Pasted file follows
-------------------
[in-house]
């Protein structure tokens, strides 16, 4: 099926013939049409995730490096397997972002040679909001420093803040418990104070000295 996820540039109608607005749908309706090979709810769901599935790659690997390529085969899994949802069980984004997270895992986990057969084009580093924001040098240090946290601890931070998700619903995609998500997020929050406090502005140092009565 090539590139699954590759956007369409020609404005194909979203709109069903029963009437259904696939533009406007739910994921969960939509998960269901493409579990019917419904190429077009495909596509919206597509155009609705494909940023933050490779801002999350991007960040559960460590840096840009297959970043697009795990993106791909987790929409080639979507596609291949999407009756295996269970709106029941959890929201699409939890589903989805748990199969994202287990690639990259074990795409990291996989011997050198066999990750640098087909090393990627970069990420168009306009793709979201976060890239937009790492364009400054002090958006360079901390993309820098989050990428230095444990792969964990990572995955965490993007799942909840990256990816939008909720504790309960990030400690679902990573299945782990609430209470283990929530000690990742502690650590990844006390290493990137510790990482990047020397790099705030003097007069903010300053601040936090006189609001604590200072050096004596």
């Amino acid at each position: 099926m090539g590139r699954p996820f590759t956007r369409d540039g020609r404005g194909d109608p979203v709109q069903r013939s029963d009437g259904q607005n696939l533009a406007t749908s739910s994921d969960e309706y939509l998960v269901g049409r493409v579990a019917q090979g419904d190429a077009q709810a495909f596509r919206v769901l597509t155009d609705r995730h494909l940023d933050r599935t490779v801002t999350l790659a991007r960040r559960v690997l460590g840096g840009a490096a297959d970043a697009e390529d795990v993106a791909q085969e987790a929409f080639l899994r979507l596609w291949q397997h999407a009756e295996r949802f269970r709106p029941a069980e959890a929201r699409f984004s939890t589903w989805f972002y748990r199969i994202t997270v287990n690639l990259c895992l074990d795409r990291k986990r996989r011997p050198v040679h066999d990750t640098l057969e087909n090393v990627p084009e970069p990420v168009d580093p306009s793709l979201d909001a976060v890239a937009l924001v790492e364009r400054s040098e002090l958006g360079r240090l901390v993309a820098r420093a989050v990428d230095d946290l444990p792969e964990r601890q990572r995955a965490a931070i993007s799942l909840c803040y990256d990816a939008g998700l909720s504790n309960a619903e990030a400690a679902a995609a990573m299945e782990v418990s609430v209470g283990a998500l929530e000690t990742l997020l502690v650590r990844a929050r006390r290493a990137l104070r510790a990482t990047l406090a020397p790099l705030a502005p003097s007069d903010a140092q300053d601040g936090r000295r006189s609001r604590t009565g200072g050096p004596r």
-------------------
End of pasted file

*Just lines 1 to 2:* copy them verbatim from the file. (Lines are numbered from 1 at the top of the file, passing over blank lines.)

[in-house]
């Protein structure tokens, strides 16, 4: 099926013939049409995730490096397997972002040679909001420093803040418990104070000295 996820540039109608607005749908309706090979709810769901599935790659690997390529085969899994949802069980984004997270895992986990057969084009580093924001040098240090946290601890931070998700619903995609998500997020929050406090502005140092009565 090539590139699954590759956007369409020609404005194909979203709109069903029963009437259904696939533009406007739910994921969960939509998960269901493409579990019917419904190429077009495909596509919206597509155009609705494909940023933050490779801002999350991007960040559960460590840096840009297959970043697009795990993106791909987790929409080639979507596609291949999407009756295996269970709106029941959890929201699409939890589903989805748990199969994202287990690639990259074990795409990291996989011997050198066999990750640098087909090393990627970069990420168009306009793709979201976060890239937009790492364009400054002090958006360079901390993309820098989050990428230095444990792969964990990572995955965490993007799942909840990256990816939008909720504790309960990030400690679902990573299945782990609430209470283990929530000690990742502690650590990844006390290493990137510790990482990047020397790099705030003097007069903010300053601040936090006189609001604590200072050096004596």